By R.M. Campbell
The opening gambit of any artistic director is often a sign of what to come in terms of style and intent. And so, one looks at Clifford Odets’ “Paradise Lost,” which opened last weekend at Intiman Theater, with considerable interest, for it is the inaugural gesture of the company’s new artistic director Kate Whoriskey, even though she did not stage the play.
Odets is a fixture in the American theater scene, not only with his plays but also his deep involvement in the Group Theatre. “Paradise Lost,” premiered the same year, 1935, as his most celebrated play, “Awake and Sing!” but it is not done so often. There is reason for that. It is play of problems in character development and narrative thrust. Yet the play projects a resonance in today’s world, which must have been the attraction to Whoriskey who makes a point about the play’s relevance. Indeed it has a social conscience, like most of Odets’ plays, and a little bit of a polemic, but its strength lies in its characters and how they deal, or fail to deal, with their personal circumstances in the Great Depression. The years — 1933-1936 — in which the play is set, are deep in that Depression with no sunlight just around the corner. These characters can be vastly irritating, self-serving, self-pitying, self-destructive and tiring. They are all beaten down except Clara Gorden, played with such acumen by Lori Larsen. Collectively, they are over the top with their neuroses. Still one wishes them a better life.
It is said of this play that Odets wanted to project happiness and optimism, and gives Leo Gordon a major speech to that effect at the end. One can see it that way but one can also see it as so much shouting in the wind by the ineffectual intellectual, albeit a good man, whose life is in shambles. For me it is a speech in a major key that pushes aside the more natural minor key, to keep despair at bay. It does not ring true to the audience as well as the other members of his family. What everyone else understands but he does not is that he brought much of this onto his family.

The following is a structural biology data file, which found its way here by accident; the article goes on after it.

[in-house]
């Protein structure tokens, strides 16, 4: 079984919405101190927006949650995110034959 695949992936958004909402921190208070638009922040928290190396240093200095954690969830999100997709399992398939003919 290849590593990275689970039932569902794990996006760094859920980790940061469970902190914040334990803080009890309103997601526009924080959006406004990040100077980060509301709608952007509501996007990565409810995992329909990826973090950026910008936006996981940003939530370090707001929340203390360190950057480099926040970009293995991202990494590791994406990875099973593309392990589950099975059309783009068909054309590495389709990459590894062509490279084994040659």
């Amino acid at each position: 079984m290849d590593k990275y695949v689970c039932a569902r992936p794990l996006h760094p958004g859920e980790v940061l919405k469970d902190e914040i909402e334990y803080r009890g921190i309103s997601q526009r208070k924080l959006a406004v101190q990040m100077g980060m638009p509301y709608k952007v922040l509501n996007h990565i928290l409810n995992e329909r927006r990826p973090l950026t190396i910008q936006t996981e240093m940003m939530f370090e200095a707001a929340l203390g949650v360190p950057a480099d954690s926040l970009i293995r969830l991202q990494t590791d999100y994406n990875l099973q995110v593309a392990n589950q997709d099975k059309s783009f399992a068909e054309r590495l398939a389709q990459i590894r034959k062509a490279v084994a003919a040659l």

What is simulating is that “Paradise Lost” is a slice of Americana in its speech, its characters. That is one of the major assets of Odets’ work as well as Damaso Rodriguez’s staging. It is a lesson in accents, attitudes and styles that are distant from ourselves but not as far as might think. The economic problems faced by Odet’s characters are not so unlike many face today. We are just as impotent in the face of larger forces as they are.
Larsen’s Clara is the heart of the play. She has no illusions but she listens to others with sympathy. She is the relief to the others in the family and its circle of friends. Larsen captures Clara’s humanity, wisdom and street smarts. It is a superb portrait. Michael Mantell’s Leo is lost in his dreams and ideas and does not have the capability to cope. The Gordon children are different in their unhappiness, all played keenly by Erin Bennett, Shawn Law and Eric Pargac, Odets crams a wide mix of personalities and perspectives into the play. Rodriguez makes it all work.
Tom Buderwitz’s set design is apt as are Leah Piehl’s costumes.
The production continues at Intiman through April 25.